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Keyword: habitat use

Functional responses in habitat selection: Clarifying hypotheses and interpretations

Publications Posted on: October 02, 2019
A fundamental challenge in habitat ecology and management is understanding the mechanisms generating animal distributions. Studies of habitat selection provide a lens into such mechanisms, but are often limited by unrealistic assumptions. For example, most studies assume that habitat selection is constant with respect to the availability of resources, such that habitat use remains proportional to availability.

Mexican spotted owl home range and habitat use in pine-oak forest: Implications for forest management

Publications Posted on: August 01, 2018
To better understand the habitat relationships of the Mexican spotted owl (Strix occidentalis lucida), and how such relationships might influence forest management, we studied home-range and habitat use of radio-marked owls in ponderosa pine (Pinus ponderosa) Gambel oak (Quercus gambelii) forest.

Multi-scale habitat relationships of snowshoe hares (Lepus americanus) in the mixed conifer landscape of the Northern Rockies, USA: Cross-scale effects of horizontal cover with implications for forest management

Publications Posted on: January 10, 2017
Snowshoe hares (Lepus americanus) are an ecologically important herbivore because they modify vegetation through browsing and serve as a prey resource for multiple predators. We implemented a multiscale approach to characterize habitat relationships for snowshoe hares across the mixed conifer landscape of the northern Rocky Mountains, USA.

Habitat selection by Mexican Spotted Owls in Northern Arizona

Publications Posted on: May 12, 2016
We compared use of seven habitat types to availability of those types within the home ranges of eight radio-tagged Mexican Spotted Owls (Strix occidentalis lucida). When all habitat types were considered simultaneously, habitat use differed from habitat availability for each owl. Patterns of habitat use varied among individuals and with respect to activity.

Habitat use by mountain quail in Northern California

Publications Posted on: May 12, 2016
We studied habitat use by Mountain Quail (Oreortyx pictus) at four sites in northern California. Vegetative cover types (macrohabitats) were used in proportion to availability. Significant microhabitat variables which distinguished used from available microhabitat structure included proximity to water and tall, dense shrubs.

Comparative habitat use of sympatric Mexican spotted and great horned owls

Publications Posted on: May 12, 2016
To provide information on comparative habitat use, we studied radiotagged Mexican spotted owls (Strix occidentalis lucida: n = 13) and great horned owls (Bubo virginianus: n = 4) in northern Arizona. Home-range size (95% adaptive kernel estimate) did not differ significantly between species during either the breeding or nonbreeding season.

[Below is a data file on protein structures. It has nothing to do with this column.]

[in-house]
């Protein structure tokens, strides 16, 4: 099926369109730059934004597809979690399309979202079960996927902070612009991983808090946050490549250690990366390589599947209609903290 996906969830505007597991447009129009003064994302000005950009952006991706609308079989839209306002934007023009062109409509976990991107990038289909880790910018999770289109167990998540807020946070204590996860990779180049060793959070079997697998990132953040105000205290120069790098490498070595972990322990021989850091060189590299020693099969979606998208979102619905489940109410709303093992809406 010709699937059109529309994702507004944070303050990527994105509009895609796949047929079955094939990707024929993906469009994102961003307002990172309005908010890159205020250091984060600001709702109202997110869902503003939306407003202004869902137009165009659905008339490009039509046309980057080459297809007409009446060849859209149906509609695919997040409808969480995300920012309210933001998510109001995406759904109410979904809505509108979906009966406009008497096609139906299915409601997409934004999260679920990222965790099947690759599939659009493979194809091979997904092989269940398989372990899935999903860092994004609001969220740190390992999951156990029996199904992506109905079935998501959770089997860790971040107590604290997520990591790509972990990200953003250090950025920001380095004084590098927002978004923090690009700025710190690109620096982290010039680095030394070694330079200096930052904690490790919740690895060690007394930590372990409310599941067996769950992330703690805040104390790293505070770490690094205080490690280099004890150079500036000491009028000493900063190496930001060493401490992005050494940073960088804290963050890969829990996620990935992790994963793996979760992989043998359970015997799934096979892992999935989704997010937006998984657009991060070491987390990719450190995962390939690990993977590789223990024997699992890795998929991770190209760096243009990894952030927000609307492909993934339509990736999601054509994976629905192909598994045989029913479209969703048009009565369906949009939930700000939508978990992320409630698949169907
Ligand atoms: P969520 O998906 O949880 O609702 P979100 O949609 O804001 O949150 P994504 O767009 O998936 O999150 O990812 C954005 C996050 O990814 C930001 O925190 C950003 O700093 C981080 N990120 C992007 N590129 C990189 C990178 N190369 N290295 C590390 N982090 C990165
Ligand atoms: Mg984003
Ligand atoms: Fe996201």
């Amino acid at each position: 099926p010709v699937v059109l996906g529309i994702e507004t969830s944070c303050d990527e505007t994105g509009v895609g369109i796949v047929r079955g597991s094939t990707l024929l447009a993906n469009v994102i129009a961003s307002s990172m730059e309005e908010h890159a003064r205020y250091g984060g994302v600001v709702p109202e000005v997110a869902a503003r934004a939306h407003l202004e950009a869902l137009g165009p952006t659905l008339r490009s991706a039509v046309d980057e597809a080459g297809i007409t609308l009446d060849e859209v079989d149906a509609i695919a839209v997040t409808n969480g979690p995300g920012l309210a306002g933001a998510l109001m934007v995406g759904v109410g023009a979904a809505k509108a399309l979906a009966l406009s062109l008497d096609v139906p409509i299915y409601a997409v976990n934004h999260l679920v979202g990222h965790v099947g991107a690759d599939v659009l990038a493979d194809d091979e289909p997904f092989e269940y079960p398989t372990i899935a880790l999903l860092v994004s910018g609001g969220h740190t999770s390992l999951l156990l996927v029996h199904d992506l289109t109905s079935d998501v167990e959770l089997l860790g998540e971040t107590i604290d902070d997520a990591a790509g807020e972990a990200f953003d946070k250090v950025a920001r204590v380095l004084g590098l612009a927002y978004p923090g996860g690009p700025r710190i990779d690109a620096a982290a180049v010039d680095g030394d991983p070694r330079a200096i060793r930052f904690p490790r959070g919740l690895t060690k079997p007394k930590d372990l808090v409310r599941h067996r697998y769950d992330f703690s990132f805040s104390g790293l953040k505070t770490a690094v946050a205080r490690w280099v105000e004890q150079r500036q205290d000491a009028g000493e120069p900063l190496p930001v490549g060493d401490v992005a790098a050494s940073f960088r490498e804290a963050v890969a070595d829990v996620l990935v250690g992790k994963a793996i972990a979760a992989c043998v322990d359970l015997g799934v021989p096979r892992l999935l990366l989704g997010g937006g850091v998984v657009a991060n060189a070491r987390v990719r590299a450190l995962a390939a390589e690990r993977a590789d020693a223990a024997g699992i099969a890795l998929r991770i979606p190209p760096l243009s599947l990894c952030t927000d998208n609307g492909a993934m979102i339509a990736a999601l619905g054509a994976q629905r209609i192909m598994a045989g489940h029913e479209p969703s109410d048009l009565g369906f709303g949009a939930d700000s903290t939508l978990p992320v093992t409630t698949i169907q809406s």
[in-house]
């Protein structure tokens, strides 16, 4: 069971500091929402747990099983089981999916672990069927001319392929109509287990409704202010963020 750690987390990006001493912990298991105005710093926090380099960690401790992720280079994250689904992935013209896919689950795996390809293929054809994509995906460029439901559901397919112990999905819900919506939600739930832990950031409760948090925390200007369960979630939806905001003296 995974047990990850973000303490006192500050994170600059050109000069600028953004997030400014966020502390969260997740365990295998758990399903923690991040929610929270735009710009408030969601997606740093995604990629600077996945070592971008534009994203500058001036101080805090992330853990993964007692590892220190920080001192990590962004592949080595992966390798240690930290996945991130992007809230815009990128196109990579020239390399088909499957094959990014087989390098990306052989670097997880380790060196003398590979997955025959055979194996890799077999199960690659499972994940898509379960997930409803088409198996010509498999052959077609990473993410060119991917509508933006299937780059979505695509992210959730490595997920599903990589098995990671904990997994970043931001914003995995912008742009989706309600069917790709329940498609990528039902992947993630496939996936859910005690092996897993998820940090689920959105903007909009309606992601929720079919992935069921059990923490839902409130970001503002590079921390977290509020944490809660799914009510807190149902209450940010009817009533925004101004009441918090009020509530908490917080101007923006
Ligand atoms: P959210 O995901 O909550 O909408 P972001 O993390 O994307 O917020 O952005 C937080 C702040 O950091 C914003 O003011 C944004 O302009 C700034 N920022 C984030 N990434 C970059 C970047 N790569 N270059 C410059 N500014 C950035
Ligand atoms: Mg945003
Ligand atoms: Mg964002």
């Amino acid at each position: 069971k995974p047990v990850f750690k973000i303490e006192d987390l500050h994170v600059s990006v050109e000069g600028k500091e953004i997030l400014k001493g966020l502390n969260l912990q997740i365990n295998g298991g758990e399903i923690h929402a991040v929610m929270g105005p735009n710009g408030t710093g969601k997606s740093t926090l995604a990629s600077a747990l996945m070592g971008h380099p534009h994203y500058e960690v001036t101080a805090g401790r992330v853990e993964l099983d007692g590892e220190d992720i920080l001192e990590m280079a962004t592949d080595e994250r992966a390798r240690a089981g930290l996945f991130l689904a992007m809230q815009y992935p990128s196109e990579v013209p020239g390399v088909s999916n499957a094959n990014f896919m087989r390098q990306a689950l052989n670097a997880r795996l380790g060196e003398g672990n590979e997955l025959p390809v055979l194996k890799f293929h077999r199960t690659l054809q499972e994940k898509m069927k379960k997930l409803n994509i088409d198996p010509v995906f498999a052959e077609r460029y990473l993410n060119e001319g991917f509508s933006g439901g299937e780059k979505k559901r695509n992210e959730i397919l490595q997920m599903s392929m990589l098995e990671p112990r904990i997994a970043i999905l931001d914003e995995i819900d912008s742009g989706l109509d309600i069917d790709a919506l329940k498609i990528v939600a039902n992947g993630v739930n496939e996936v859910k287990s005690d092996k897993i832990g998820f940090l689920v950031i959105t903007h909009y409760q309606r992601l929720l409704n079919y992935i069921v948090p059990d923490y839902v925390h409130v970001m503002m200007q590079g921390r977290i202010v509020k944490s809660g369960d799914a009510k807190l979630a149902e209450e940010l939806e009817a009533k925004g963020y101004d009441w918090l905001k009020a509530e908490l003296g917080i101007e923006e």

Diel habitat partitioning by bull charr and cutthroat trout during fall and winter in Rocky Mountain streams

Publications Posted on: May 19, 2015
We used underwater observation to determine diel habitat partitioning between bull charr, Salvelinus confluentus, and cutthroat trout, Oncorhynchus clarki, during fall and winter (0.1-8.3°C) in two Rocky Mountain streams that differed in habitat availability. The majority (>70%) of both species emerged from concealment cover at night, though bull charr exhibited a greater tendency for nocturnal behavior than cutthroat trout.

Habitat use data for male ruffed grouse in the Black Hills National Forest

Datasets Posted on: March 27, 2015
Ruffed grouse (Bonasa umbellus) are native upland game birds and a management indicator species (MIS) for aspen (Populus tremuloides) in the Black Hills National Forest in South Dakota and Wyoming. Drumming surveys were conducted in the spring of 2007 and 2008 to locate used and unused male ruffed grouse sites from which habitat characteristics were compared at increasing spatial scales of 200 meters (m), 400 m, 1600 m, and 4800 m.

Multi-scale habitat use of male ruffed grouse in the Black Hills National Forest

Publications Posted on: September 26, 2014
Ruffed grouse (Bonasa umbellus) are native upland game birds and a management indicator species (MIS) for aspen (Populus tremuloides) in the Black Hills National Forest (Black Hills). Our objective was to assess resource selection of male ruffed grouse to identify the most appropriate scale to manage for aspen and ruffed grouse in the Black Hills.

Fisher research in the US Rocky Mountains: A critical overview

Publications Posted on: October 01, 2013
In this talk we review the recent fisher research and monitoring efforts that have occurred throughout Idaho and Montana in past 2 decades. We begin this talk with a summary of the habitat relationship work that has examined fisher habitat use at multiple scales.

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